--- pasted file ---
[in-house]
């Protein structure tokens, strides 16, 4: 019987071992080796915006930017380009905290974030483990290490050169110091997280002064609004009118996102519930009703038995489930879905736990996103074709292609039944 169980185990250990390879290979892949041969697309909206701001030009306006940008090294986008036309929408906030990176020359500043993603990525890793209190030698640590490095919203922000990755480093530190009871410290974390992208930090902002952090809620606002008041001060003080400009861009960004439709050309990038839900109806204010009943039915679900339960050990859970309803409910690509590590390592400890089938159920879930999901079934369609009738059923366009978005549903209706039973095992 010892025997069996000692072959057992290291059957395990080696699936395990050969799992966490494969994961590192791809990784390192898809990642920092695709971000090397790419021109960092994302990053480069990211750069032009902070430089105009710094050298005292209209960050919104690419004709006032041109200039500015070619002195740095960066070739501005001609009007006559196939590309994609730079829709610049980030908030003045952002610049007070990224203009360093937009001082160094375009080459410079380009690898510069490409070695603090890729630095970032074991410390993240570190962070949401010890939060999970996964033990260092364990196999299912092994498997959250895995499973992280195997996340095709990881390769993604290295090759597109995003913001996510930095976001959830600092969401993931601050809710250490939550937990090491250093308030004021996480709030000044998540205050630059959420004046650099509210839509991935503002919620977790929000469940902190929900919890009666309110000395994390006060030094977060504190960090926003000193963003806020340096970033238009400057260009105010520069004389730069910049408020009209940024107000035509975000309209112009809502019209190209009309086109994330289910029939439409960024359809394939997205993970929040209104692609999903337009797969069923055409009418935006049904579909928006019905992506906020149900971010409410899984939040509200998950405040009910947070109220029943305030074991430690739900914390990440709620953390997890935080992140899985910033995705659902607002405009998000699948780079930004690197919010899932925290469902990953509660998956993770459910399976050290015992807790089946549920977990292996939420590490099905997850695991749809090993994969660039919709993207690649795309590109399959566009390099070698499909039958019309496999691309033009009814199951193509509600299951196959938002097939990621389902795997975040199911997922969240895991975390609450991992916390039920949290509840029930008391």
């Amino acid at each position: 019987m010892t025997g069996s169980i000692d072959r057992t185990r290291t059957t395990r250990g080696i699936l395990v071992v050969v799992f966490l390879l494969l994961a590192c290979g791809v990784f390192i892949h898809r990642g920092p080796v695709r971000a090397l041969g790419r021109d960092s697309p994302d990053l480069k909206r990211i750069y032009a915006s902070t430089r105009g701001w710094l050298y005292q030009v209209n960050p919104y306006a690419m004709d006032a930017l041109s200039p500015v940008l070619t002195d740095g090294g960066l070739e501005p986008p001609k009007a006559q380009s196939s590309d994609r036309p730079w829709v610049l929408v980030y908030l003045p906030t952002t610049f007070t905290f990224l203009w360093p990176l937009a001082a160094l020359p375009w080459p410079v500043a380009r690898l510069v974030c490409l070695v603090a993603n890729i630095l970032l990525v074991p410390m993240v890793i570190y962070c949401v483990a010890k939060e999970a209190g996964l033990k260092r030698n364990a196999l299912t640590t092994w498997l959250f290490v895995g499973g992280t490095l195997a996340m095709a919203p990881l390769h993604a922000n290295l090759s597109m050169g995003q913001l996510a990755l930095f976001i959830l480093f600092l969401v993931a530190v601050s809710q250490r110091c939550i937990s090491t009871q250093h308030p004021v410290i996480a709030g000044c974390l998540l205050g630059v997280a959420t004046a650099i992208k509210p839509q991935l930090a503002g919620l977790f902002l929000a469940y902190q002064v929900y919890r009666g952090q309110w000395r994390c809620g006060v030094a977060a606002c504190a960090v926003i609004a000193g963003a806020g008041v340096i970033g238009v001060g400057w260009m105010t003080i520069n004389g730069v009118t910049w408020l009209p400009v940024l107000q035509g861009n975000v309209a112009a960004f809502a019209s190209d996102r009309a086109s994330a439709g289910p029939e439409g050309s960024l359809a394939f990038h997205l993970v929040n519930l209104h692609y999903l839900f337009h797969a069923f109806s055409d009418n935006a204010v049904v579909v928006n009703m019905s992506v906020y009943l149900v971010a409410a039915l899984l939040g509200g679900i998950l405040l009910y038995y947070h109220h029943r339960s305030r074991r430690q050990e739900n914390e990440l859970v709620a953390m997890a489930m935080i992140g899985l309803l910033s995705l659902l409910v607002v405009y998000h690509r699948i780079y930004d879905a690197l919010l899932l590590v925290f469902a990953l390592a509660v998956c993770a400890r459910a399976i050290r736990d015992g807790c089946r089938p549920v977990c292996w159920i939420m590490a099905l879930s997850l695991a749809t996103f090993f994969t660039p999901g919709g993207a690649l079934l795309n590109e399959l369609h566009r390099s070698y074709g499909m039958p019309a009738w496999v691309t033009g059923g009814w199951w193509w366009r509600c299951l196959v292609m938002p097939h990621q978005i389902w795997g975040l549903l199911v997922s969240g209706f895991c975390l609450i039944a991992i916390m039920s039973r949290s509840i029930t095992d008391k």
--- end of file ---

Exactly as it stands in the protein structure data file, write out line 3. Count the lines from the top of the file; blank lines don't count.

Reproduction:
């Amino acid at each position: 019987m010892t025997g069996s169980i000692d072959r057992t185990r290291t059957t395990r250990g080696i699936l395990v071992v050969v799992f966490l390879l494969l994961a590192c290979g791809v990784f390192i892949h898809r990642g920092p080796v695709r971000a090397l041969g790419r021109d960092s697309p994302d990053l480069k909206r990211i750069y032009a915006s902070t430089r105009g701001w710094l050298y005292q030009v209209n960050p919104y306006a690419m004709d006032a930017l041109s200039p500015v940008l070619t002195d740095g090294g960066l070739e501005p986008p001609k009007a006559q380009s196939s590309d994609r036309p730079w829709v610049l929408v980030y908030l003045p906030t952002t610049f007070t905290f990224l203009w360093p990176l937009a001082a160094l020359p375009w080459p410079v500043a380009r690898l510069v974030c490409l070695v603090a993603n890729i630095l970032l990525v074991p410390m993240v890793i570190y962070c949401v483990a010890k939060e999970a209190g996964l033990k260092r030698n364990a196999l299912t640590t092994w498997l959250f290490v895995g499973g992280t490095l195997a996340m095709a919203p990881l390769h993604a922000n290295l090759s597109m050169g995003q913001l996510a990755l930095f976001i959830l480093f600092l969401v993931a530190v601050s809710q250490r110091c939550i937990s090491t009871q250093h308030p004021v410290i996480a709030g000044c974390l998540l205050g630059v997280a959420t004046a650099i992208k509210p839509q991935l930090a503002g919620l977790f902002l929000a469940y902190q002064v929900y919890r009666g952090q309110w000395r994390c809620g006060v030094a977060a606002c504190a960090v926003i609004a000193g963003a806020g008041v340096i970033g238009v001060g400057w260009m105010t003080i520069n004389g730069v009118t910049w408020l009209p400009v940024l107000q035509g861009n975000v309209a112009a960004f809502a019209s190209d996102r009309a086109s994330a439709g289910p029939e439409g050309s960024l359809a394939f990038h997205l993970v929040n519930l209104h692609y999903l839900f337009h797969a069923f109806s055409d009418n935006a204010v049904v579909v928006n009703m019905s992506v906020y009943l149900v971010a409410a039915l899984l939040g509200g679900i998950l405040l009910y038995y947070h109220h029943r339960s305030r074991r430690q050990e739900n914390e990440l859970v709620a953390m997890a489930m935080i992140g899985l309803l910033s995705l659902l409910v607002v405009y998000h690509r699948i780079y930004d879905a690197l919010l899932l590590v925290f469902a990953l390592a509660v998956c993770a400890r459910a399976i050290r736990d015992g807790c089946r089938p549920v977990c292996w159920i939420m590490a099905l879930s997850l695991a749809t996103f090993f994969t660039p999901g919709g993207a690649l079934l795309n590109e399959l369609h566009r390099s070698y074709g499909m039958p019309a009738w496999v691309t033009g059923g009814w199951w193509w366009r509600c299951l196959v292609m938002p097939h990621q978005i389902w795997g975040l549903l199911v997922s969240g209706f895991c975390l609450i039944a991992i916390m039920s039973r949290s509840i029930t095992d008391k």